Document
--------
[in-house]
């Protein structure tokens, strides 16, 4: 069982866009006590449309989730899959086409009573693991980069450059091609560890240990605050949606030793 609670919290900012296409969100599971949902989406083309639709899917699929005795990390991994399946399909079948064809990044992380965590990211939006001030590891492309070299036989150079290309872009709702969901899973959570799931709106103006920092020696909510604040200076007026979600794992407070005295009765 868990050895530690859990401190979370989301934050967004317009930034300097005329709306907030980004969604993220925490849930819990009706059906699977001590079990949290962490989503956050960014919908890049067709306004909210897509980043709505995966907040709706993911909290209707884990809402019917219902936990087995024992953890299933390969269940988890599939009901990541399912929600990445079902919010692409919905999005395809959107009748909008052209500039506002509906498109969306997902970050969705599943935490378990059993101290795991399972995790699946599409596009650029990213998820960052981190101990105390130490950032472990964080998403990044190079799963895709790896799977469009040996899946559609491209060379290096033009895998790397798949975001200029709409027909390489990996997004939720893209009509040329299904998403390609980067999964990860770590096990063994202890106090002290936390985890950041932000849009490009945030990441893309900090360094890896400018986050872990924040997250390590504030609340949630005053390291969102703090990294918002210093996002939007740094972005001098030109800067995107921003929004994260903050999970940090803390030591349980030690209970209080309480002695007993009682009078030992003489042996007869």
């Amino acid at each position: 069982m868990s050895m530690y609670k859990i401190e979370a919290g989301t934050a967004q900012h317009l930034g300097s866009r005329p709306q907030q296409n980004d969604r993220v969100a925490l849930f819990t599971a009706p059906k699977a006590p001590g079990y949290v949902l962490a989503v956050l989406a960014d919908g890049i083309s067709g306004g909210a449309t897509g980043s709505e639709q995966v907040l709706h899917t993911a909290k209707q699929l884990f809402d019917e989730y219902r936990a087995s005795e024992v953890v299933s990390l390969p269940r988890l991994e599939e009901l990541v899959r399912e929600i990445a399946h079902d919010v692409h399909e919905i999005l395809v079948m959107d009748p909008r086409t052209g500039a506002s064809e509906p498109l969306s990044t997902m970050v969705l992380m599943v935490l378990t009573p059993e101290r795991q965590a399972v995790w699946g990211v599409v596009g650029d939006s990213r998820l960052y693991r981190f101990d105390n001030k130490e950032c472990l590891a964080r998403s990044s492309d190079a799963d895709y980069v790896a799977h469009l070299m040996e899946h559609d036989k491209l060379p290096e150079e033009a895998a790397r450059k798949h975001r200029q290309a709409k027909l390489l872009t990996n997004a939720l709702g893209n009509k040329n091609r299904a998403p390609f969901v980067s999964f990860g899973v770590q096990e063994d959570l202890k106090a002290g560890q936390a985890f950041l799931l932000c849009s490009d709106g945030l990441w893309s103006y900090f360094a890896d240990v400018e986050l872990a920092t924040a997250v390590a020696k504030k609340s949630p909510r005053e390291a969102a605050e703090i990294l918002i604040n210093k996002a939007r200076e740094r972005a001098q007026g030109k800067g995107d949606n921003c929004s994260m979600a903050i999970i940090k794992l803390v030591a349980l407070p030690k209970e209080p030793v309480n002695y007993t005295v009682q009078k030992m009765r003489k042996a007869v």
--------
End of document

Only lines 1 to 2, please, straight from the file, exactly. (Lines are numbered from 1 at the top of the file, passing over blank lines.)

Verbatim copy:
[in-house]
């Protein structure tokens, strides 16, 4: 069982866009006590449309989730899959086409009573693991980069450059091609560890240990605050949606030793 609670919290900012296409969100599971949902989406083309639709899917699929005795990390991994399946399909079948064809990044992380965590990211939006001030590891492309070299036989150079290309872009709702969901899973959570799931709106103006920092020696909510604040200076007026979600794992407070005295009765 868990050895530690859990401190979370989301934050967004317009930034300097005329709306907030980004969604993220925490849930819990009706059906699977001590079990949290962490989503956050960014919908890049067709306004909210897509980043709505995966907040709706993911909290209707884990809402019917219902936990087995024992953890299933390969269940988890599939009901990541399912929600990445079902919010692409919905999005395809959107009748909008052209500039506002509906498109969306997902970050969705599943935490378990059993101290795991399972995790699946599409596009650029990213998820960052981190101990105390130490950032472990964080998403990044190079799963895709790896799977469009040996899946559609491209060379290096033009895998790397798949975001200029709409027909390489990996997004939720893209009509040329299904998403390609980067999964990860770590096990063994202890106090002290936390985890950041932000849009490009945030990441893309900090360094890896400018986050872990924040997250390590504030609340949630005053390291969102703090990294918002210093996002939007740094972005001098030109800067995107921003929004994260903050999970940090803390030591349980030690209970209080309480002695007993009682009078030992003489042996007869």